“I am not a writer, a philosopher, a great figure of intellectual life: I am a teacher.”—Michel Foucault
A friend said recently, “Maybe you just like to think a lot. It’s not a bad thing, just who you are. A lot of philosophers are writers.”
I found this statement odd at first. Am I a writer or a philosopher? Why can’t I be both? In fact I have been all along. It’s silly to separate the two.
Something’s going on beneath the surface when I’m writing and philosophizing. I’m teaching. In fact I’ve been teaching all along. This blog is full of questions. My book is an exercise in self-discovery and a search for meaning you can hold in your hands.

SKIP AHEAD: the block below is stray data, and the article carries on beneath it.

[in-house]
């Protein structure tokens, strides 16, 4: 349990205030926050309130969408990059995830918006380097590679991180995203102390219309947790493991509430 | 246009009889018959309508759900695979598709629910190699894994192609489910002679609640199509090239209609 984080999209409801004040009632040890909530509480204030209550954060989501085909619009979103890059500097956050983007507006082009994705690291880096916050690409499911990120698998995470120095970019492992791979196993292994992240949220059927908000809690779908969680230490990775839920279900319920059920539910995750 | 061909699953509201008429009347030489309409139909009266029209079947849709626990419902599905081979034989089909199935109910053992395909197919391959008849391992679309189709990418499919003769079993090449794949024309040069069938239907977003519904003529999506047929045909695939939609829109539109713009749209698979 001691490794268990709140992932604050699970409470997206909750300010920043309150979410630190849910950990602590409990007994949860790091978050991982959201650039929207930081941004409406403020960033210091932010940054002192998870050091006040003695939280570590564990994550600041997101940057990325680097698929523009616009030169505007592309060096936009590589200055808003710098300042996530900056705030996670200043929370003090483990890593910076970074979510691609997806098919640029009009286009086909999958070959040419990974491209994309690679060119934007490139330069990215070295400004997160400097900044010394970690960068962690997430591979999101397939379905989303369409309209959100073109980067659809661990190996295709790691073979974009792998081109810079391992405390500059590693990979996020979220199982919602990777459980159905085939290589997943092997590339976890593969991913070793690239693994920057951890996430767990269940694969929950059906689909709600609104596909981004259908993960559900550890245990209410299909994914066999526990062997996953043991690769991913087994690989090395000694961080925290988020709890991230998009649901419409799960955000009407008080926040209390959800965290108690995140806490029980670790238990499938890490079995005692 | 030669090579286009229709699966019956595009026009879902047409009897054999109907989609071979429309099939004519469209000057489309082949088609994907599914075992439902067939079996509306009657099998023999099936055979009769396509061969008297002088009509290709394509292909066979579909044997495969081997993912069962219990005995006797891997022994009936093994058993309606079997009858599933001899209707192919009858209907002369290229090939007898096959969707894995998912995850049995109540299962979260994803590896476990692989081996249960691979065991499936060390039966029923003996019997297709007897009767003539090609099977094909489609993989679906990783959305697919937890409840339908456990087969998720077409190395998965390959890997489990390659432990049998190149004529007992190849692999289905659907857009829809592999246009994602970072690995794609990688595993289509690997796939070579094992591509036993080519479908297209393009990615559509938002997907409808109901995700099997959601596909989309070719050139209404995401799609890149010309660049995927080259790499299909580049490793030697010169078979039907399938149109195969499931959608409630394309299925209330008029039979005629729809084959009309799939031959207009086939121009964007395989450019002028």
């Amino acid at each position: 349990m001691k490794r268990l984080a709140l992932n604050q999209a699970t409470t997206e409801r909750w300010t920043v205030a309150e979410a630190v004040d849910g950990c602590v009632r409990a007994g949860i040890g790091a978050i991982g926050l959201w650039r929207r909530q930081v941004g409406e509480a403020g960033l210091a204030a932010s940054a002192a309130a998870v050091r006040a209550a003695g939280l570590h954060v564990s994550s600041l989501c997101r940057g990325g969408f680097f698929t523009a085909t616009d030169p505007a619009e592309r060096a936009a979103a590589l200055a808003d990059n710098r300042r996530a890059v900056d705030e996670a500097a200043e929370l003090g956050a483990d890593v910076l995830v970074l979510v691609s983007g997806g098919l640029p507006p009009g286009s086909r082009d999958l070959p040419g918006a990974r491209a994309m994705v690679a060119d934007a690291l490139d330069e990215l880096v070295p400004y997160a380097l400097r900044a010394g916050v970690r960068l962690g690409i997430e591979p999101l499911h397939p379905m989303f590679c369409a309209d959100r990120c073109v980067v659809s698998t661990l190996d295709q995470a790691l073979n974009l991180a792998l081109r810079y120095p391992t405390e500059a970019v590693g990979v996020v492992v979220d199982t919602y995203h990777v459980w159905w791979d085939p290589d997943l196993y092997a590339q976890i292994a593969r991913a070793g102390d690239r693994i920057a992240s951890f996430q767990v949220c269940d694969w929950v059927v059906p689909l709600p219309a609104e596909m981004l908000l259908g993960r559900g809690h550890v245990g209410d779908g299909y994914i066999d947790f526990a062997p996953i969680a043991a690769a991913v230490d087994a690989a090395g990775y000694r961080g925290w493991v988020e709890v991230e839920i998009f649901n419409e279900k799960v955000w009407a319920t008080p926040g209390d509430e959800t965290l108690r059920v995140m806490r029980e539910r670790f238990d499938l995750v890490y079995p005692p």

Foucault was a teacher, but he was also a writer, a philosopher and a great figure of intellectual life. He loved ideas. He had a tragic sense of humor, perfect for (post)modern living. Like all great teachers, he checked his ego at the door and listened before speaking.
I’m not a certified classroom teacher. Why can’t I become one? Because I assumed fifteen years ago I couldn’t handle it? Because running from a challenge was easier than taking it on? I’m in a different place now, but with the same personality, the same interests, the same worldview.
I haven’t written about my depression in a while. Have I learned (how) to live with it?
The universe is not impartial. The gods have no regrets. Fate doubles back to meet us where we’ve gone astray.